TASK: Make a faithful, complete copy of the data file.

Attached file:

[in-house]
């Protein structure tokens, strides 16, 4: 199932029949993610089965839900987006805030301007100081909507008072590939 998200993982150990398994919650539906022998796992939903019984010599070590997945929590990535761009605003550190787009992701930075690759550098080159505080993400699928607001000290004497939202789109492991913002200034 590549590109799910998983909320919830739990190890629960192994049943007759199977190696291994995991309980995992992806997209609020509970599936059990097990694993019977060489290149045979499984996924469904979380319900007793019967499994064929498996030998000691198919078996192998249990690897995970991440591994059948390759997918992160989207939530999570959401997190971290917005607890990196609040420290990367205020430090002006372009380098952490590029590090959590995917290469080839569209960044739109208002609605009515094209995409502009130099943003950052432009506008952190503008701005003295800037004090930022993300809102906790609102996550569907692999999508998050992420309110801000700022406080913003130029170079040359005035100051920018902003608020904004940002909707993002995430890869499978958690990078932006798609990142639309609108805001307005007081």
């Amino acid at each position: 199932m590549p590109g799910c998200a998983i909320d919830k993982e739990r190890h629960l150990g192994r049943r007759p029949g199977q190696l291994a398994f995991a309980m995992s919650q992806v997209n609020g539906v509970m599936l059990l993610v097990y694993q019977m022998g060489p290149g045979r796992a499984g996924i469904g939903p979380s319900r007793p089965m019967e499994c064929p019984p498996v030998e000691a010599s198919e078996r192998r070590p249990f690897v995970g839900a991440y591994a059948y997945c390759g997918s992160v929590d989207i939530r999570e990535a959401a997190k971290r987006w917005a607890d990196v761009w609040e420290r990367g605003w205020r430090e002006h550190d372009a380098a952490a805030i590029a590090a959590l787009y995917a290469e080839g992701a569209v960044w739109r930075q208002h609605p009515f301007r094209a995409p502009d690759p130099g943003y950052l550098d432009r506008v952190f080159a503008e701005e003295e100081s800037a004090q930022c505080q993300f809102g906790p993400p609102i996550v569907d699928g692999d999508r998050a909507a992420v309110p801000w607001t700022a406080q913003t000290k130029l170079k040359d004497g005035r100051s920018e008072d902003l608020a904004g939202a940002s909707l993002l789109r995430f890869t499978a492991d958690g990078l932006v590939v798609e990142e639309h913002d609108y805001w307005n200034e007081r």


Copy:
[in-house]
């Protein structure tokens, strides 16, 4: 199932029949993610089965839900987006805030301007100081909507008072590939 998200993982150990398994919650539906022998796992939903019984010599070590997945929590990535761009605003550190787009992701930075690759550098080159505080993400699928607001000290004497939202789109492991913002200034 590549590109799910998983909320919830739990190890629960192994049943007759199977190696291994995991309980995992992806997209609020509970599936059990097990694993019977060489290149045979499984996924469904979380319900007793019967499994064929498996030998000691198919078996192998249990690897995970991440591994059948390759997918992160989207939530999570959401997190971290917005607890990196609040420290990367205020430090002006372009380098952490590029590090959590995917290469080839569209960044739109208002609605009515094209995409502009130099943003950052432009506008952190503008701005003295800037004090930022993300809102906790609102996550569907692999999508998050992420309110801000700022406080913003130029170079040359005035100051920018902003608020904004940002909707993002995430890869499978958690990078932006798609990142639309609108805001307005007081």
């Amino acid at each position: 199932m590549p590109g799910c998200a998983i909320d919830k993982e739990r190890h629960l150990g192994r049943r007759p029949g199977q190696l291994a398994f995991a309980m995992s919650q992806v997209n609020g539906v509970m599936l059990l993610v097990y694993q019977m022998g060489p290149g045979r796992a499984g996924i469904g939903p979380s319900r007793p089965m019967e499994c064929p019984p498996v030998e000691a010599s198919e078996r192998r070590p249990f690897v995970g839900a991440y591994a059948y997945c390759g997918s992160v929590d989207i939530r999570e990535a959401a997190k971290r987006w917005a607890d990196v761009w609040e420290r990367g605003w205020r430090e002006h550190d372009a380098a952490a805030i590029a590090a959590l787009y995917a290469e080839g992701a569209v960044w739109r930075q208002h609605p009515f301007r094209a995409p502009d690759p130099g943003y950052l550098d432009r506008v952190f080159a503008e701005e003295e100081s800037a004090q930022c505080q993300f809102g906790p993400p609102i996550v569907d699928g692999d999508r998050a909507a992420v309110p801000w607001t700022a406080q913003t000290k130029l170079k040359d004497g005035r100051s920018e008072d902003l608020a904004g939202a940002s909707l993002l789109r995430f890869t499978a492991d958690g990078l932006v590939v798609e990142e639309h913002d609108y805001w307005n200034e007081r």